An article about instructor of English Dr. Mark Pearson '78, whose short story “The Short History of an Ear,” appears in The Best American Sports Writing 2011
, which was released in stores in early October, was published in the November 16 edition of The Pottstown Mercury
. Best-selling author Jane Leavy, who visited The Hill last spring, guest-edited the book and talks about “The Short History of an Ear” in her introduction. It is the first nonfiction essay Pearson has had published; more than a dozen of Pearson’s short fiction pieces have been published since the mid 1990s. Read The Mercury's article
“I had been working on some nonfiction about my life and wrestling,” said Pearson, “when Chuck Carlise, a friend of mine who was the nonfiction editor of ‘Gulf Coast’ magazine, asked me if I had written any nonfiction. I bounced a few drafts off him and then submitted it to ‘Sport Literate;’ it became a finalist in the magazine’s essay contest, and then was printed.”
Pearson became interested in writing when he was 11 years old, but did not begin writing regularly until he was a junior at The University of Michigan, where he was a standout wrestler. He recalls that after learning that John Irving also was a wrestler and a writer, he began reading Irving’s novel, The World According to Garp
, which is about a young boy who grows up and becomes interested in writing and wrestling.
After graduating from Michigan in 1982, Pearson coached wrestling at the collegiate level for Franklin and Marshall College and Millersville University, both located in Lancaster, Pa. He also embarked on his professional writing career while in Lancaster, working as a journalist for Lancaster area newspapers and the York Dispatch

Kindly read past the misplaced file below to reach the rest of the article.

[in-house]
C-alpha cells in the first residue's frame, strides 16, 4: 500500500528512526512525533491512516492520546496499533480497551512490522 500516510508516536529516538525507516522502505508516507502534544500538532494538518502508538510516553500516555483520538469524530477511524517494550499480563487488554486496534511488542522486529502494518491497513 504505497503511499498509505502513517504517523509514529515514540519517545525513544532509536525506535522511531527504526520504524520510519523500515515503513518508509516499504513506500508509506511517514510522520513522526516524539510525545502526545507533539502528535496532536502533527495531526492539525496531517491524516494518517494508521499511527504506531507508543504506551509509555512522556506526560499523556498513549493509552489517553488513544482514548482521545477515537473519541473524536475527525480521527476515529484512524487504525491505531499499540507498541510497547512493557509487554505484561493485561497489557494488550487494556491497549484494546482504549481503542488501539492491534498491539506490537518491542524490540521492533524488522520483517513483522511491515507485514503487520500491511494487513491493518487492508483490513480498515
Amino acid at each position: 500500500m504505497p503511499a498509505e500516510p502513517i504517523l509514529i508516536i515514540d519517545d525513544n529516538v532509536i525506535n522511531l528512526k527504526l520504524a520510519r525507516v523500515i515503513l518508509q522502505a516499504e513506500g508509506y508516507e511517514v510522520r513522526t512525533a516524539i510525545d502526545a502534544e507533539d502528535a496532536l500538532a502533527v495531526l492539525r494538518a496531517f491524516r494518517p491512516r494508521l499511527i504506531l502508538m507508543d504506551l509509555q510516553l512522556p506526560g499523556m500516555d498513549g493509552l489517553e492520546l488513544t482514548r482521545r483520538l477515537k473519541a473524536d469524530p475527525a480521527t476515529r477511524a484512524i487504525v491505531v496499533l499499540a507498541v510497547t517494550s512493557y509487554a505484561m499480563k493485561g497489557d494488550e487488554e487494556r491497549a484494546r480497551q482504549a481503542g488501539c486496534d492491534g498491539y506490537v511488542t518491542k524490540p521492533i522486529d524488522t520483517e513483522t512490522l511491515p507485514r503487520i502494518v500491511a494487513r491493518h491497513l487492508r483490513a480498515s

in nearby York, Pa., before moving to Washington, where he worked part-time at The Washington Post
In 1991, Pearson took a job at St. Albans School in Washington, D.C., where he taught ancient history and coached wrestling. His short story “Hall of Fame” appeared in 'Stories' magazine while he was at St. Albans, becoming his first published piece of literature.
Pearson returned to The Hill in 1995, and for five years served as an instructor of English and the head wrestling coach. He left The Hill in 2000 to pursue advanced degrees, earning his M.A. in English with a concentration in creative writing from The University of California-Davis in 2002. He completed course work for his Ph.D. at the University of Georgia from 2002-04 before accepting a job at The Kinkaid School in Houston, Tex., and completed his Ph.D. in 2005. He taught English and coached wrestling at Kinkaid until 2011, when he returned to The Hill for his second stint as a teacher.
“Returning to The Hill seemed like a good opportunity for me,” said Pearson. “It’s a place that’s constantly evolving; it struck me as an interesting time to be here. I think people are going to see exciting things coming out of the English department. Plus, I get to coach wrestling again.”
Pearson currently has five forthcoming publications, including “Famous Last Lines” recently accepted for publication in Short Story
, and “Ropes” and “Eight Pounds of Sweat and the Art of Dehydration,” which will be published in the sports anthology Suicidally Beautiful